Rural businesses and industries often specialize in resource-based activities such as agriculture, forestry, mining, or natural amenity-based recreation. In addition, manufacturing establishments—some involved in processing food, wood and mining products, but most in "footloose" activities unrelated to local natural resources—have been a key part of many rural economies. Rural areas tend to have significantly fewer financial, professional, scientific and information services activities that concentrate in urban economies. The public sector has been a major source of earned income in rural areas. Trends in these activities shape the job opportunities available to the rural labor force.
A nice summary of rural employment and industry topics (among other rural issues) is found in the Rural America At A Glance series, updated in the fall of each year. See the latest in the series:
During the 2000s, especially during the recession, rural areas lost about a quarter of their manufacturing jobs due both to overseas competition and increases in productivity. Despite subsequent gains, the number of manufacturing jobs in 2014 remained 20 percent below the 2000 level. This has been a major challenge for rural areas dependent on manufacturing, especially since rural production jobs in this sector have tended to pay better than available local alternatives.
ERS research on business and industry focuses on the competitiveness of rural industries and businesses in the increasingly global economy, as well as their impacts on local communities.
The ERS Rural Establishment Innovation Survey (REIS), collected during the 2014 calendar year, provides the first nationally representative sample of innovation processes in rural businesses. Innovation is the introduction of new goods, services, or ways of doing business that are valued by consumers. Traditional measures from secondary data sources, such as patents or research and development (R&D) expenditures, focus on science and engineering-based innovation, which usually depict rural innovation as rare or idiosyncratic. By focusing instead on a broader definition of innovation, the REIS provides a much fuller assessment of rural innovative capacity.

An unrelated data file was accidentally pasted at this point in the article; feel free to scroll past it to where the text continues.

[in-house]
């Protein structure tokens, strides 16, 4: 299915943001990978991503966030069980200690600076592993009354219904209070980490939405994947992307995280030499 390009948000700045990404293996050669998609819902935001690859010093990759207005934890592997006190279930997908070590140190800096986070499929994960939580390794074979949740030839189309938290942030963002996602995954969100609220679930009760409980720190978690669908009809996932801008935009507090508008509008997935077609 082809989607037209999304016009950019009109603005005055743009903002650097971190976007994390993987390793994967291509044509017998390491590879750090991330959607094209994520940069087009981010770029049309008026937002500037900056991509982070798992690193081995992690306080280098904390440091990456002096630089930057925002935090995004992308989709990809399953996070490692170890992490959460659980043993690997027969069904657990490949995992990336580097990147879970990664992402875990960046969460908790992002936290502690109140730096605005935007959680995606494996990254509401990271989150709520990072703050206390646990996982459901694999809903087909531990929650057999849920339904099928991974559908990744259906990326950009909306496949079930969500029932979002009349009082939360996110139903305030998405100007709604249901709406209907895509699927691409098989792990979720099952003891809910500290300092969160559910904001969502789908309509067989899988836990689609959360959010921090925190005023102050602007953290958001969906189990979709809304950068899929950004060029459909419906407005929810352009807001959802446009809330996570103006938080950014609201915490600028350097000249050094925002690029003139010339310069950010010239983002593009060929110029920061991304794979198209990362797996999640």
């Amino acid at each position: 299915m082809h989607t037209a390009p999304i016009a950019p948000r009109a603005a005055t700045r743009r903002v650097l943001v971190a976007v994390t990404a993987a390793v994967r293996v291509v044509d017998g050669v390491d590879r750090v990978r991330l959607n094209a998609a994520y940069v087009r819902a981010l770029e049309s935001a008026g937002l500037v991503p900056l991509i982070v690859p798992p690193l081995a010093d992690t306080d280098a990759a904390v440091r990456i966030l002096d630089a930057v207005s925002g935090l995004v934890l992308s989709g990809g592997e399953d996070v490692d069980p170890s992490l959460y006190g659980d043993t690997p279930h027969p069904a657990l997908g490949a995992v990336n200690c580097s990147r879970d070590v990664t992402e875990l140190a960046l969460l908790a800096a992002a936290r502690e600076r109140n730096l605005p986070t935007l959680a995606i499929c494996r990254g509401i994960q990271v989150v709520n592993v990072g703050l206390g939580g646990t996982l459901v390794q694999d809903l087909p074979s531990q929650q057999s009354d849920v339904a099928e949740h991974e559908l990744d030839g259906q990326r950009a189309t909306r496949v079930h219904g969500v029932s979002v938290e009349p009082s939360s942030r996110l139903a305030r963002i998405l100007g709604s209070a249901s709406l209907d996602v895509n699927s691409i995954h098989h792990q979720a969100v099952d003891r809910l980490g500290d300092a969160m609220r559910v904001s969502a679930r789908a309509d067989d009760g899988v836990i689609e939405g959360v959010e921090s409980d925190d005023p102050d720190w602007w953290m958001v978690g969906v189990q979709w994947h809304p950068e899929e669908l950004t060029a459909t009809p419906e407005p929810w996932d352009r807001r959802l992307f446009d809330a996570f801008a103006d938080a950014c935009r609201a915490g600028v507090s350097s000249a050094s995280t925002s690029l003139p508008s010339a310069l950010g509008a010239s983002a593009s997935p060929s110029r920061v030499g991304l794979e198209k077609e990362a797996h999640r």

Examples of ERS research findings include:
The 2000s were characterized by the rapid growth of new or unconventional sources of energy, mostly located in rural areas. The implications of corn-based ethanol production, wind power, and unconventional natural gas extraction for rural employment growth were generally positive but varied across industries. Natural gas development demonstrated the largest employment impacts, while the impacts of corn-based ethanol production tended to occur in places with limited employment growth opportunities. The employment impacts from wind power were generally small.
Rural manufacturers generally do not lag urban manufacturers in the adoption of new technologies or management practices, although there has been some lag where local work force education levels are low. Smaller plants are more likely to adopt new methods and practices in industrially diverse rural counties where there are more people in creative occupations (see the ERS data product on Creative Class County Codes), an indication that community context is important for innovation.
The footloose nature of much of rural manufacturing made it especially vulnerable to overseas competition. This has been especially marked in the apparel and textile industries (see U.S. Textile and Apparel Industries and Rural America for more on this topic). While recreation is often cited as a source of low-paying jobs, counties specializing in recreation fare well on many measures of well-being, including wage levels and income. A central problem facing residents in these counties is the high cost of housing. Manufacturing is particularly important in rural areas that are not favored by mountains, lakes, and climates attractive for recreation and retirement.
For more information, see the ERS reports: